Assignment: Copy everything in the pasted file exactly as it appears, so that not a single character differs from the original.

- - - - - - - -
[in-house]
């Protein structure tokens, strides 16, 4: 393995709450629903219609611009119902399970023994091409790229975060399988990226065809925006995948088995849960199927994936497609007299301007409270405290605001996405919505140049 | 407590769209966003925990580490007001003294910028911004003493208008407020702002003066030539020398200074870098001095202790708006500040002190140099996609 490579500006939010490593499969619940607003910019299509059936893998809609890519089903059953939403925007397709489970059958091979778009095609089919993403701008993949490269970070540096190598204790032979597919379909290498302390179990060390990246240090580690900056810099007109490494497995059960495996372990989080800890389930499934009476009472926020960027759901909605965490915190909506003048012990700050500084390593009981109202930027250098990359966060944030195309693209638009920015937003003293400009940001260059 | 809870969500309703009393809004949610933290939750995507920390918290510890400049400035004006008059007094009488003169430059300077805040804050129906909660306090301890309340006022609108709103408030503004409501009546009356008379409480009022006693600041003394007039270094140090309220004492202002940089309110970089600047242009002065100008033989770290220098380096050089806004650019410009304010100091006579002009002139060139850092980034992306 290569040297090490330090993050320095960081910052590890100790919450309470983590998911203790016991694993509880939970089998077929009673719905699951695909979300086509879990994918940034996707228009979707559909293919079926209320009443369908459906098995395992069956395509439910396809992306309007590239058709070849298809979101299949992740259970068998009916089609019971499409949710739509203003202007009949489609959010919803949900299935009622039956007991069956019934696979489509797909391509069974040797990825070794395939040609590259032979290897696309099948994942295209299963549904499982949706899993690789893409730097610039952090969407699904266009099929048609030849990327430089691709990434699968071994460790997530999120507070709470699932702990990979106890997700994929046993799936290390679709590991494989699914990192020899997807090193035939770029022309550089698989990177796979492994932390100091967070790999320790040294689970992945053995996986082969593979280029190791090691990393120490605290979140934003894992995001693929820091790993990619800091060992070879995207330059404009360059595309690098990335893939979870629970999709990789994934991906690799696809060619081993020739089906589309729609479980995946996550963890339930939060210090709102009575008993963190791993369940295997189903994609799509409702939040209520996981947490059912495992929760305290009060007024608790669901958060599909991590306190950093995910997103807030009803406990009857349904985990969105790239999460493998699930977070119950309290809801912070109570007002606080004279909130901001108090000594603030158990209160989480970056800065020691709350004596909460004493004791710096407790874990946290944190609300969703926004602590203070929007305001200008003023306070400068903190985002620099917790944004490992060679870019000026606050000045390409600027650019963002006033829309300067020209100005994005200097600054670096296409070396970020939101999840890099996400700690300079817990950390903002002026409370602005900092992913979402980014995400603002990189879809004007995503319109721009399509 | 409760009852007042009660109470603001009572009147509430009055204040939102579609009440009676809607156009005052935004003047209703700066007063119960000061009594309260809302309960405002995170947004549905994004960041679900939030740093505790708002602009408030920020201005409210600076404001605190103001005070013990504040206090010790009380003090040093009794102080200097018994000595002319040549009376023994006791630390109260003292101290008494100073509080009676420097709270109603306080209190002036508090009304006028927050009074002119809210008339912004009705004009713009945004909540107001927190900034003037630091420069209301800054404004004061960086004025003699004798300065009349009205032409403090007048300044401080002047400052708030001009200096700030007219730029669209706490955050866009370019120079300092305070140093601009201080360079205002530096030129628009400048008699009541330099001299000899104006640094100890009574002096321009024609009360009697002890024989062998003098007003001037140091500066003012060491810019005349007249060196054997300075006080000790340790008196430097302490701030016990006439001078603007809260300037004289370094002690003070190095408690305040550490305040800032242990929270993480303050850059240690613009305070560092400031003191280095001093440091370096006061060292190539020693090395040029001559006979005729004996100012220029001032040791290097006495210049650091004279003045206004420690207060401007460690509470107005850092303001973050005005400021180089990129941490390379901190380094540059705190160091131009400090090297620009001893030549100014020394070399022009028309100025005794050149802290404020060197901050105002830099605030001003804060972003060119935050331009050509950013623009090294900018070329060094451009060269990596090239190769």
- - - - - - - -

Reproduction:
[in-house]
């Protein structure tokens, strides 16, 4: 393995709450629903219609611009119902399970023994091409790229975060399988990226065809925006995948088995849960199927994936497609007299301007409270405290605001996405919505140049 | 407590769209966003925990580490007001003294910028911004003493208008407020702002003066030539020398200074870098001095202790708006500040002190140099996609 490579500006939010490593499969619940607003910019299509059936893998809609890519089903059953939403925007397709489970059958091979778009095609089919993403701008993949490269970070540096190598204790032979597919379909290498302390179990060390990246240090580690900056810099007109490494497995059960495996372990989080800890389930499934009476009472926020960027759901909605965490915190909506003048012990700050500084390593009981109202930027250098990359966060944030195309693209638009920015937003003293400009940001260059 | 809870969500309703009393809004949610933290939750995507920390918290510890400049400035004006008059007094009488003169430059300077805040804050129906909660306090301890309340006022609108709103408030503004409501009546009356008379409480009022006693600041003394007039270094140090309220004492202002940089309110970089600047242009002065100008033989770290220098380096050089806004650019410009304010100091006579002009002139060139850092980034992306 290569040297090490330090993050320095960081910052590890100790919450309470983590998911203790016991694993509880939970089998077929009673719905699951695909979300086509879990994918940034996707228009979707559909293919079926209320009443369908459906098995395992069956395509439910396809992306309007590239058709070849298809979101299949992740259970068998009916089609019971499409949710739509203003202007009949489609959010919803949900299935009622039956007991069956019934696979489509797909391509069974040797990825070794395939040609590259032979290897696309099948994942295209299963549904499982949706899993690789893409730097610039952090969407699904266009099929048609030849990327430089691709990434699968071994460790997530999120507070709470699932702990990979106890997700994929046993799936290390679709590991494989699914990192020899997807090193035939770029022309550089698989990177796979492994932390100091967070790999320790040294689970992945053995996986082969593979280029190791090691990393120490605290979140934003894992995001693929820091790993990619800091060992070879995207330059404009360059595309690098990335893939979870629970999709990789994934991906690799696809060619081993020739089906589309729609479980995946996550963890339930939060210090709102009575008993963190791993369940295997189903994609799509409702939040209520996981947490059912495992929760305290009060007024608790669901958060599909991590306190950093995910997103807030009803406990009857349904985990969105790239999460493998699930977070119950309290809801912070109570007002606080004279909130901001108090000594603030158990209160989480970056800065020691709350004596909460004493004791710096407790874990946290944190609300969703926004602590203070929007305001200008003023306070400068903190985002620099917790944004490992060679870019000026606050000045390409600027650019963002006033829309300067020209100005994005200097600054670096296409070396970020939101999840890099996400700690300079817990950390903002002026409370602005900092992913979402980014995400603002990189879809004007995503319109721009399509 | 409760009852007042009660109470603001009572009147509430009055204040939102579609009440009676809607156009005052935004003047209703700066007063119960000061009594309260809302309960405002995170947004549905994004960041679900939030740093505790708002602009408030920020201005409210600076404001605190103001005070013990504040206090010790009380003090040093009794102080200097018994000595002319040549009376023994006791630390109260003292101290008494100073509080009676420097709270109603306080209190002036508090009304006028927050009074002119809210008339912004009705004009713009945004909540107001927190900034003037630091420069209301800054404004004061960086004025003699004798300065009349009205032409403090007048300044401080002047400052708030001009200096700030007219730029669209706490955050866009370019120079300092305070140093601009201080360079205002530096030129628009400048008699009541330099001299000899104006640094100890009574002096321009024609009360009697002890024989062998003098007003001037140091500066003012060491810019005349007249060196054997300075006080000790340790008196430097302490701030016990006439001078603007809260300037004289370094002690003070190095408690305040550490305040800032242990929270993480303050850059240690613009305070560092400031003191280095001093440091370096006061060292190539020693090395040029001559006979005729004996100012220029001032040791290097006495210049650091004279003045206004420690207060401007460690509470107005850092303001973050005005400021180089990129941490390379901190380094540059705190160091131009400090090297620009001893030549100014020394070399022009028309100025005794050149802290404020060197901050105002830099605030001003804060972003060119935050331009050509950013623009090294900018070329060094451009060269990596090239190769």